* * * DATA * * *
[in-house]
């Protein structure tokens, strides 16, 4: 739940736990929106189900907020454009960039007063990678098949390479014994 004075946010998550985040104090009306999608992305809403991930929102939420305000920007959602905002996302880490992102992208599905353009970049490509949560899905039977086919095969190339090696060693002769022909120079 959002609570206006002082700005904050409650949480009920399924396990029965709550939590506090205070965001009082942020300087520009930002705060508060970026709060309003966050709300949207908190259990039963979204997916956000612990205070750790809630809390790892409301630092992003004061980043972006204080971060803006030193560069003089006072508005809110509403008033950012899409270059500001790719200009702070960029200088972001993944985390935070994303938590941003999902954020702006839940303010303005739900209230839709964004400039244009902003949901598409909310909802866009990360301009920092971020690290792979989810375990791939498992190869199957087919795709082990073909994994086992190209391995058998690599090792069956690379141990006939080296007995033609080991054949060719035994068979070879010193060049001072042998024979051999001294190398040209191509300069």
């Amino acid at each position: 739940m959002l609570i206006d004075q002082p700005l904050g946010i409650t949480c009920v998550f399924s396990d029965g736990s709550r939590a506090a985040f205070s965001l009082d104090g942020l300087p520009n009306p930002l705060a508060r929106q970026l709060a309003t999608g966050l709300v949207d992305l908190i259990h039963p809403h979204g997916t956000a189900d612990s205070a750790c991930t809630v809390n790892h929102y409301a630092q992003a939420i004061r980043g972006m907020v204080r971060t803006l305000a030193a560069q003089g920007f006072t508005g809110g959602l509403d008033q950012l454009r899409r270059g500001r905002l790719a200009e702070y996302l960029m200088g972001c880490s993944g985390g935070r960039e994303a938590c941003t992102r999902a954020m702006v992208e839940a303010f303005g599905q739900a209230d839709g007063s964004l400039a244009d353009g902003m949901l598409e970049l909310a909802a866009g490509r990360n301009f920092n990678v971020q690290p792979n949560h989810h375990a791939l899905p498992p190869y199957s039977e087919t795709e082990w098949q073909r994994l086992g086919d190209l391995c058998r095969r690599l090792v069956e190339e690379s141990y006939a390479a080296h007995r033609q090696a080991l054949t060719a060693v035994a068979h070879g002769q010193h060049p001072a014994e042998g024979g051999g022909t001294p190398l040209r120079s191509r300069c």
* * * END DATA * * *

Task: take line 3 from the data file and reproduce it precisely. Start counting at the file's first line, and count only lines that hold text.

């Amino acid at each position: 739940m959002l609570i206006d004075q002082p700005l904050g946010i409650t949480c009920v998550f399924s396990d029965g736990s709550r939590a506090a985040f205070s965001l009082d104090g942020l300087p520009n009306p930002l705060a508060r929106q970026l709060a309003t999608g966050l709300v949207d992305l908190i259990h039963p809403h979204g997916t956000a189900d612990s205070a750790c991930t809630v809390n790892h929102y409301a630092q992003a939420i004061r980043g972006m907020v204080r971060t803006l305000a030193a560069q003089g920007f006072t508005g809110g959602l509403d008033q950012l454009r899409r270059g500001r905002l790719a200009e702070y996302l960029m200088g972001c880490s993944g985390g935070r960039e994303a938590c941003t992102r999902a954020m702006v992208e839940a303010f303005g599905q739900a209230d839709g007063s964004l400039a244009d353009g902003m949901l598409e970049l909310a909802a866009g490509r990360n301009f920092n990678v971020q690290p792979n949560h989810h375990a791939l899905p498992p190869y199957s039977e087919t795709e082990w098949q073909r994994l086992g086919d190209l391995c058998r095969r690599l090792v069956e190339e690379s141990y006939a390479a080296h007995r033609q090696a080991l054949t060719a060693v035994a068979h070879g002769q010193h060049p001072a014994e042998g024979g051999g022909t001294p190398l040209r120079s191509r300069c």